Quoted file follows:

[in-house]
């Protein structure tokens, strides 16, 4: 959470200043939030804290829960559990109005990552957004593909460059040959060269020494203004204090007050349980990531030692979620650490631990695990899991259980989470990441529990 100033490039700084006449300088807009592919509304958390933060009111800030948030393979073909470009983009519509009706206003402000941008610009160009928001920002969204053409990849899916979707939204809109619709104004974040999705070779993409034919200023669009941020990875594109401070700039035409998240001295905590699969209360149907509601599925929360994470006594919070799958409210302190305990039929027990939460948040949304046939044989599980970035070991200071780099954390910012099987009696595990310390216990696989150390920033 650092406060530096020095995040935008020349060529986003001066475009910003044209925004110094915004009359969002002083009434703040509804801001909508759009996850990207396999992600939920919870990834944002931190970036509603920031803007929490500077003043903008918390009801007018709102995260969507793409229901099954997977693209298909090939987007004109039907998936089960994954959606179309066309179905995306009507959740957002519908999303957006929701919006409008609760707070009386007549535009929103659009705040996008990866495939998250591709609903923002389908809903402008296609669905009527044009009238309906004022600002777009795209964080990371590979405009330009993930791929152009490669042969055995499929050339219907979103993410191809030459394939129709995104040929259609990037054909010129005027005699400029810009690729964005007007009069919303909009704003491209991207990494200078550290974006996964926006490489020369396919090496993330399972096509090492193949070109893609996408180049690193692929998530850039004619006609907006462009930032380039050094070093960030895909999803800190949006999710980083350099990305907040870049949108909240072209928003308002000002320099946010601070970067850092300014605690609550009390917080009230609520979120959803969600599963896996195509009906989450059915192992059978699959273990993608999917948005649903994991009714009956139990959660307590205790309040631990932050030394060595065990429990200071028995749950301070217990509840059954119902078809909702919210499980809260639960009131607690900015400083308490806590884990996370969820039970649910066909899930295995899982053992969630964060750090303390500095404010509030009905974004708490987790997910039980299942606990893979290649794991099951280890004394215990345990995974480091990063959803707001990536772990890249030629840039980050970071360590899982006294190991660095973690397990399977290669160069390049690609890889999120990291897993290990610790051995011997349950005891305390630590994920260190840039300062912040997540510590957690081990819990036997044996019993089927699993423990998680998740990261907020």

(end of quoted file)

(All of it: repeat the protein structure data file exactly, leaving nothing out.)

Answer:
[in-house]
């Protein structure tokens, strides 16, 4: 959470200043939030804290829960559990109005990552957004593909460059040959060269020494203004204090007050349980990531030692979620650490631990695990899991259980989470990441529990 100033490039700084006449300088807009592919509304958390933060009111800030948030393979073909470009983009519509009706206003402000941008610009160009928001920002969204053409990849899916979707939204809109619709104004974040999705070779993409034919200023669009941020990875594109401070700039035409998240001295905590699969209360149907509601599925929360994470006594919070799958409210302190305990039929027990939460948040949304046939044989599980970035070991200071780099954390910012099987009696595990310390216990696989150390920033 650092406060530096020095995040935008020349060529986003001066475009910003044209925004110094915004009359969002002083009434703040509804801001909508759009996850990207396999992600939920919870990834944002931190970036509603920031803007929490500077003043903008918390009801007018709102995260969507793409229901099954997977693209298909090939987007004109039907998936089960994954959606179309066309179905995306009507959740957002519908999303957006929701919006409008609760707070009386007549535009929103659009705040996008990866495939998250591709609903923002389908809903402008296609669905009527044009009238309906004022600002777009795209964080990371590979405009330009993930791929152009490669042969055995499929050339219907979103993410191809030459394939129709995104040929259609990037054909010129005027005699400029810009690729964005007007009069919303909009704003491209991207990494200078550290974006996964926006490489020369396919090496993330399972096509090492193949070109893609996408180049690193692929998530850039004619006609907006462009930032380039050094070093960030895909999803800190949006999710980083350099990305907040870049949108909240072209928003308002000002320099946010601070970067850092300014605690609550009390917080009230609520979120959803969600599963896996195509009906989450059915192992059978699959273990993608999917948005649903994991009714009956139990959660307590205790309040631990932050030394060595065990429990200071028995749950301070217990509840059954119902078809909702919210499980809260639960009131607690900015400083308490806590884990996370969820039970649910066909899930295995899982053992969630964060750090303390500095404010509030009905974004708490987790997910039980299942606990893979290649794991099951280890004394215990345990995974480091990063959803707001990536772990890249030629840039980050970071360590899982006294190991660095973690397990399977290669160069390049690609890889999120990291897993290990610790051995011997349950005891305390630590994920260190840039300062912040997540510590957690081990819990036997044996019993089927699993423990998680998740990261907020």